The Omrie Golley Story
First Encounter with the RUF
January 27, 2021
By 1996, it was becoming increasingly clear that ending the war would require tacit diplomacy and a genuine desire by the Sierra Leone Government and its international allies to negotiate with the RUF. A key proponent of this theory was Rupert Davies, A Sierra Leonean career diplomat attached to the Sierra Leone High Commission in London, at the time.
In his Case Study undertaken under the ‘Extended Programme in Peace-Making and Preventive Diplomacy organized by UNITAR (United Nations Institute for Training and Research) and the International Peace Academy in New York, Davies postulated;
*”The de-facto situation on the ground is that neither the Government nor the RUF can attain total victory in this senseless war against the civilian population. The War could go on forever like a swing of the pendulum, each party taking its turn to gain the upper hand.”*
Davies further wrote;
*”It is absolutely unrealistic and over simplistic to imagine that it is possible to achieve sustainable peace without making concessions to the RUF.”*
This situation apparently brought Omrie Golley into the conflict, and events leading to the peace process during the latter part of 1995 and early 1996.
Senseless killing of civilians, torching of homes, amputations had become common features of the war with most of the country overtaken by rebel forces. Government forces could not retake swathes of territory occupied by rebel forces, even with the assistance of the British and other sympathetic governments. In fact, the situation had become so protracted and difficult,
that mercenary fighters from South Africa, Mozambique, and other countries who had no knowledge of the terrain where airlifted in to aid the war effort, with no appreciable benefits to the overall military situation on the ground.
The presence of mercenary intervention was especially galling to Golley, as it was with numerous Sierra Leoneans both in and out of the country.
Writing in the Third World Quarterly ( Vol 20 No 2, pp 319-338, 1999), a Sierra Leonean, David J Francis (now the Chief Minister in the current Julius Maada Bio’s government) wrote a powerful piece, critically assessing the involvement of private military companies like Sandline International, Executive Outcomes, and the Gurkhas in the war in Sierra Leone, arguing that these companies, in the guise of providing national security, were merely lining their own pockets, thereby accentuating international exploitation, calling it the ‘new face of corporate neo- colonialism’.
The situation in the country at this time was desperate, with no end in sight.
Golley was in London in early November 1995 when he decided, against the wishes of his family, to form an organization called the National Convention for Reconstruction and Development ( NCRD ) to look into the causes of the war, how hostilities could be brought to a speedy conclusion, and to start to map out a new dispensation in Sierra Leone to aid the reconstruction of the country in the aftermath of War.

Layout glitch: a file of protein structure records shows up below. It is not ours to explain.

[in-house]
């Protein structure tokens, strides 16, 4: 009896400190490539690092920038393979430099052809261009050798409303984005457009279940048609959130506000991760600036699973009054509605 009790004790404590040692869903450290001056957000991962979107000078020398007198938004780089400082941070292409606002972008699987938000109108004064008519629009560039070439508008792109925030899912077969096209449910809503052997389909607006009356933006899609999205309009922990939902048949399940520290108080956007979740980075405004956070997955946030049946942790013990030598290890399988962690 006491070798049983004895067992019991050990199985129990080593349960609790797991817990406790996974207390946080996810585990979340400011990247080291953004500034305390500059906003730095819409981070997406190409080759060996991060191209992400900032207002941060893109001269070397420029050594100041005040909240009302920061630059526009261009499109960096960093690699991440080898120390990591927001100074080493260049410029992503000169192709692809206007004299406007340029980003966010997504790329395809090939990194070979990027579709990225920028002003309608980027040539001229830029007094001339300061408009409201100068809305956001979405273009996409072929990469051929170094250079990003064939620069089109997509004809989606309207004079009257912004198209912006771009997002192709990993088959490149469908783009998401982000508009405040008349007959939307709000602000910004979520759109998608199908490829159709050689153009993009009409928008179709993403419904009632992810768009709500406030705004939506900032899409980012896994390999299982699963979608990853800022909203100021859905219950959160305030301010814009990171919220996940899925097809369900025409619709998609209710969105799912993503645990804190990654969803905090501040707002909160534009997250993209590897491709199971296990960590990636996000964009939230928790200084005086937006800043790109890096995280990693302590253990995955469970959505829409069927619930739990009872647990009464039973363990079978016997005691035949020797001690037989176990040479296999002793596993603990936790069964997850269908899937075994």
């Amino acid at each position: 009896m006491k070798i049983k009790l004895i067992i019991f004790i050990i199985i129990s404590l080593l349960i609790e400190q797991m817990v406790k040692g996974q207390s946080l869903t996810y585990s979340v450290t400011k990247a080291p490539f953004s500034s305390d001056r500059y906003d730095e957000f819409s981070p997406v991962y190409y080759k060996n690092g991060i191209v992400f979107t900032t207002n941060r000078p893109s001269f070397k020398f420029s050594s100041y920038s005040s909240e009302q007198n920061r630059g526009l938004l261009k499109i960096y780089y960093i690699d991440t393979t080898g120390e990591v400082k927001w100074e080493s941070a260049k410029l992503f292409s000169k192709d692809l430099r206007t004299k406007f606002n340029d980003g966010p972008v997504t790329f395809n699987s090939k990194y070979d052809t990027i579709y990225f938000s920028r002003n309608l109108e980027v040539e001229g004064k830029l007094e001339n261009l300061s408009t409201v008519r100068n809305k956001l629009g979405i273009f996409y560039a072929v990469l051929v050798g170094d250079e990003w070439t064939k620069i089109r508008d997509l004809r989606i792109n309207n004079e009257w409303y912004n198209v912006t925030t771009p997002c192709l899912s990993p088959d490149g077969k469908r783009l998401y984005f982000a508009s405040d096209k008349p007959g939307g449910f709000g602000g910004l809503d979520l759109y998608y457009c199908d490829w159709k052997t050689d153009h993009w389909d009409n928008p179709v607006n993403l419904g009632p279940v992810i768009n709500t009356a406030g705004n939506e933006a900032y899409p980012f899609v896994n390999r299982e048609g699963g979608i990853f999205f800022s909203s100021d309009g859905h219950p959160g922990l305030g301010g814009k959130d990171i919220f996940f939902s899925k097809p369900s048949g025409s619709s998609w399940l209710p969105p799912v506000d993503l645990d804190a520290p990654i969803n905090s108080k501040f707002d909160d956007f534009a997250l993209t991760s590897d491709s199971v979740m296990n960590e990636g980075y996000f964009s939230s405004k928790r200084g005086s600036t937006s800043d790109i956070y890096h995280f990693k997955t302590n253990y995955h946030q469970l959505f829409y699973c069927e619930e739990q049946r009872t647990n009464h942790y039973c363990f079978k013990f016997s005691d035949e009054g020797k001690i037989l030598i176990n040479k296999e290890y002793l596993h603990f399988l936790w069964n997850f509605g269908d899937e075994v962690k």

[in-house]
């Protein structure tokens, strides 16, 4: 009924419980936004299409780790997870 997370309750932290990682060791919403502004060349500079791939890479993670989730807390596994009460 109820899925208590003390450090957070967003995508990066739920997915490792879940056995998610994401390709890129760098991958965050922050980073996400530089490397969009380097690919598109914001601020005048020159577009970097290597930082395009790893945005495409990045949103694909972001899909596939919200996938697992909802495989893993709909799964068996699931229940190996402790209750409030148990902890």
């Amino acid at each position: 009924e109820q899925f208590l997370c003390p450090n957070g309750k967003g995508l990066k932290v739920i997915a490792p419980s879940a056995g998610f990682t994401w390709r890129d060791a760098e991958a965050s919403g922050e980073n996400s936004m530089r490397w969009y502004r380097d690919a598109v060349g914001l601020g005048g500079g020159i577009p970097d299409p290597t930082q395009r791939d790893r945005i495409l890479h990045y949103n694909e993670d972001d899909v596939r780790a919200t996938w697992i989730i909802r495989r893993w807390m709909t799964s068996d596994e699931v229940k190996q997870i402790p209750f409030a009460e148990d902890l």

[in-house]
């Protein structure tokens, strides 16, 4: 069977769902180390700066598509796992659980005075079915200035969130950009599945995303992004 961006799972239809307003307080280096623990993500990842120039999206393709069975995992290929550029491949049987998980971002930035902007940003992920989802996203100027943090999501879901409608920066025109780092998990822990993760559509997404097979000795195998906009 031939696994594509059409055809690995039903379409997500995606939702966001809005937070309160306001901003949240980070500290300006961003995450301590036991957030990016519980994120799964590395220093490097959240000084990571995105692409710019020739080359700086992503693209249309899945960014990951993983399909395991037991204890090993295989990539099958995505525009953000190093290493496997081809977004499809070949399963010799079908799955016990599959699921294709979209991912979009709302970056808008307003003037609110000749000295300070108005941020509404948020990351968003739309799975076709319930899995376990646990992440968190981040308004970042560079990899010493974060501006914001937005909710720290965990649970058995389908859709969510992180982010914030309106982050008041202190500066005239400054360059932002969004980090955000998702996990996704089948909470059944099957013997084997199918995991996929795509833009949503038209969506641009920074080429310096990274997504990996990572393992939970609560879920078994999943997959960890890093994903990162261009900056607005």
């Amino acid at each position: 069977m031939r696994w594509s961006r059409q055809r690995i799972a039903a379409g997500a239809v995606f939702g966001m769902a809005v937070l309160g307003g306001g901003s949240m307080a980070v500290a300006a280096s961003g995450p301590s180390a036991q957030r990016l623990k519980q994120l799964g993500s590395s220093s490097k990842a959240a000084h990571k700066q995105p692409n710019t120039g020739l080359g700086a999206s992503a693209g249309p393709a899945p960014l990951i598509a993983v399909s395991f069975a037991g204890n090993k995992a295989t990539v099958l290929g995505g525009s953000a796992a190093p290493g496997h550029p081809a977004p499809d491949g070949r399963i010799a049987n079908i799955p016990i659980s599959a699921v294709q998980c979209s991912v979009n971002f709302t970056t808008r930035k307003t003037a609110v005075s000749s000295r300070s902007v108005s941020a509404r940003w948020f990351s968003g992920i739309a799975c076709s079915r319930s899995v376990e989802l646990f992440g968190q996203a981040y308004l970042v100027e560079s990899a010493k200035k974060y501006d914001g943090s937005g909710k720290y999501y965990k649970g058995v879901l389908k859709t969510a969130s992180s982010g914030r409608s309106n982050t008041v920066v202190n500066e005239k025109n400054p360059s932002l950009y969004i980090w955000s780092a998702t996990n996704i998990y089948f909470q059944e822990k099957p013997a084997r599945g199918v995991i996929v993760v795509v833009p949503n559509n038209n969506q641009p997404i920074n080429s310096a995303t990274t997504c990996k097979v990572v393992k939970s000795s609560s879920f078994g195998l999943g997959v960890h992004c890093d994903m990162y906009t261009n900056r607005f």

In order to be able to achieve the objectives of the think tank he had formed, he had to engage other Sierra Leoneans both in the diaspora, and in country, to brainstorm and work out policies to aid these objectives.
Central to the principal aim of seeking a cessation of hostilities, and an end to the military conflict, was the need to understand the motives of the RUF. It was essential to find out about this Movement, its leadership, their organizational structures, and most importantly, the reasons why they had taken up arms, with a military conflict unheard of in the history of Sierra Leone.
The next stage of the NCRD plan was to explore avenues with the RUF with a view to having a cessation of hostilities, and a more permanent plan to bringing about a lasting and sustainable peace.
In order to be properly appraised of the situation on the ground and the state of affairs generally in the country, Golley thought it necessary to consult with a number of Sierra Leoneans in the diaspora and inside the country, including journalists, politicians government officials and others. This is how he came into contact with individuals like Lans Gberie, Osman Yansaneh, Oluniyi Robbin-Coker, Abbas Bundu, Abdulai Conteh, former president Tejan Kabbah, and the Late Joseph Momoh, among many others.
Golley wanted to get the views of as many people as possible to ascertain their own views about the state of affairs in the country at this time. He also undertook a copious amount of travel engagements visiting a number of countries in the sub region including the Gambia, Guinea, Liberia and Nigeria in pursuit of this quest for knowledge.
In undertaking these tours and engaging his fellow countrymen in and out of Sierra Leone, it quickly became apparent to him that very little was known about the RUF who, by this time had taken over large swathes of the country with its guerrilla tactics and forced abductions. Very little contact had taken place with the RUF in their main strongholds. It did not take long for Golley to be convinced that one way or another he had find out about the RUF, who they were, and why they had undertaken a ferocious war against their own people.
The RUF assault on Sierra Rutile which took place in late 1995, with its forced abductions was the catalyst that made up Golley’s mind to seek the Movement and look for ways to bring about peace in the country.
BBC reports about rebel advances throughout the country and the destruction they left behind was enough to convince him of the dangerous direction the country was headed.